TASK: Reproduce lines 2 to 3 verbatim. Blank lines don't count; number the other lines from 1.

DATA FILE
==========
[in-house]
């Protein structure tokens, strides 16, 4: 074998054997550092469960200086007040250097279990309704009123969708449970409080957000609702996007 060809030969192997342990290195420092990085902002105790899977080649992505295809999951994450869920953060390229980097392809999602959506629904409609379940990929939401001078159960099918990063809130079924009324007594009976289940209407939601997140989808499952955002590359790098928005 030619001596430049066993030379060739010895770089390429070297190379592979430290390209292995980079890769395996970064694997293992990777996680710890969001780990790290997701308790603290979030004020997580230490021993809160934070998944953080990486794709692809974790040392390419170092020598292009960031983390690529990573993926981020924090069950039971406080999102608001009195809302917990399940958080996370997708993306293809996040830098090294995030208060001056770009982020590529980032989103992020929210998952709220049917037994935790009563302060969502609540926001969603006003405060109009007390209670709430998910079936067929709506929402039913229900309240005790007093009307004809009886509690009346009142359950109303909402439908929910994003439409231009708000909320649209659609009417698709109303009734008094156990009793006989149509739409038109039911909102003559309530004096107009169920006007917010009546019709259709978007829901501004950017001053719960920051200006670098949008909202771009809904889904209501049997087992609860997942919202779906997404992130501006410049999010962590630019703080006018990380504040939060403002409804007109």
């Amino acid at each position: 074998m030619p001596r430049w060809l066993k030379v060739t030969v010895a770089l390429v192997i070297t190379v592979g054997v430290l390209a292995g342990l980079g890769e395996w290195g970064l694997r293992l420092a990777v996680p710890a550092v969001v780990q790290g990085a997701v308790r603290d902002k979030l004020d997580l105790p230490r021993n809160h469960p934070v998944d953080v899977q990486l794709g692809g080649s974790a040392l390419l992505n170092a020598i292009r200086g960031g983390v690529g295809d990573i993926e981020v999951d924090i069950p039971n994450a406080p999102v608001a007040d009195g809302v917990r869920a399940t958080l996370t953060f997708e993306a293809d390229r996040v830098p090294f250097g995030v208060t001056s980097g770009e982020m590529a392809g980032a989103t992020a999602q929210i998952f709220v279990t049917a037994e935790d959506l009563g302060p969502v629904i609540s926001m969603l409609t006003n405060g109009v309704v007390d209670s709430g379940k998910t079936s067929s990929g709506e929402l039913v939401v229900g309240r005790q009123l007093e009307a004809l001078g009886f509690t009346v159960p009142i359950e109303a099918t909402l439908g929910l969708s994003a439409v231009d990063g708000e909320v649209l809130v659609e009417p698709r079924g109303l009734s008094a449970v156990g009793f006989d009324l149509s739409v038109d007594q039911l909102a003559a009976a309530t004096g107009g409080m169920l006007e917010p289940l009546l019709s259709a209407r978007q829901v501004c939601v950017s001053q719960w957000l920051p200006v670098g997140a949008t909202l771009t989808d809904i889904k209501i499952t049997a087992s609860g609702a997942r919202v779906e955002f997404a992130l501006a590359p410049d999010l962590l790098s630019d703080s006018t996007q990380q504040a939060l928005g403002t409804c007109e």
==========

């Protein structure tokens, strides 16, 4: 074998054997550092469960200086007040250097279990309704009123969708449970409080957000609702996007 060809030969192997342990290195420092990085902002105790899977080649992505295809999951994450869920953060390229980097392809999602959506629904409609379940990929939401001078159960099918990063809130079924009324007594009976289940209407939601997140989808499952955002590359790098928005 030619001596430049066993030379060739010895770089390429070297190379592979430290390209292995980079890769395996970064694997293992990777996680710890969001780990790290997701308790603290979030004020997580230490021993809160934070998944953080990486794709692809974790040392390419170092020598292009960031983390690529990573993926981020924090069950039971406080999102608001009195809302917990399940958080996370997708993306293809996040830098090294995030208060001056770009982020590529980032989103992020929210998952709220049917037994935790009563302060969502609540926001969603006003405060109009007390209670709430998910079936067929709506929402039913229900309240005790007093009307004809009886509690009346009142359950109303909402439908929910994003439409231009708000909320649209659609009417698709109303009734008094156990009793006989149509739409038109039911909102003559309530004096107009169920006007917010009546019709259709978007829901501004950017001053719960920051200006670098949008909202771009809904889904209501049997087992609860997942919202779906997404992130501006410049999010962590630019703080006018990380504040939060403002409804007109």
């Amino acid at each position: 074998m030619p001596r430049w060809l066993k030379v060739t030969v010895a770089l390429v192997i070297t190379v592979g054997v430290l390209a292995g342990l980079g890769e395996w290195g970064l694997r293992l420092a990777v996680p710890a550092v969001v780990q790290g990085a997701v308790r603290d902002k979030l004020d997580l105790p230490r021993n809160h469960p934070v998944d953080v899977q990486l794709g692809g080649s974790a040392l390419l992505n170092a020598i292009r200086g960031g983390v690529g295809d990573i993926e981020v999951d924090i069950p039971n994450a406080p999102v608001a007040d009195g809302v917990r869920a399940t958080l996370t953060f997708e993306a293809d390229r996040v830098p090294f250097g995030v208060t001056s980097g770009e982020m590529a392809g980032a989103t992020a999602q929210i998952f709220v279990t049917a037994e935790d959506l009563g302060p969502v629904i609540s926001m969603l409609t006003n405060g109009v309704v007390d209670s709430g379940k998910t079936s067929s990929g709506e929402l039913v939401v229900g309240r005790q009123l007093e009307a004809l001078g009886f509690t009346v159960p009142i359950e109303a099918t909402l439908g929910l969708s994003a439409v231009d990063g708000e909320v649209l809130v659609e009417p698709r079924g109303l009734s008094a449970v156990g009793f006989d009324l149509s739409v038109d007594q039911l909102a003559a009976a309530t004096g107009g409080m169920l006007e917010p289940l009546l019709s259709a209407r978007q829901v501004c939601v950017s001053q719960w957000l920051p200006v670098g997140a949008t909202l771009t989808d809904i889904k209501i499952t049997a087992s609860g609702a997942r919202v779906e955002f997404a992130l501006a590359p410049d999010l962590l790098s630019d703080s006018t996007q990380q504040a939060l928005g403002t409804c007109e």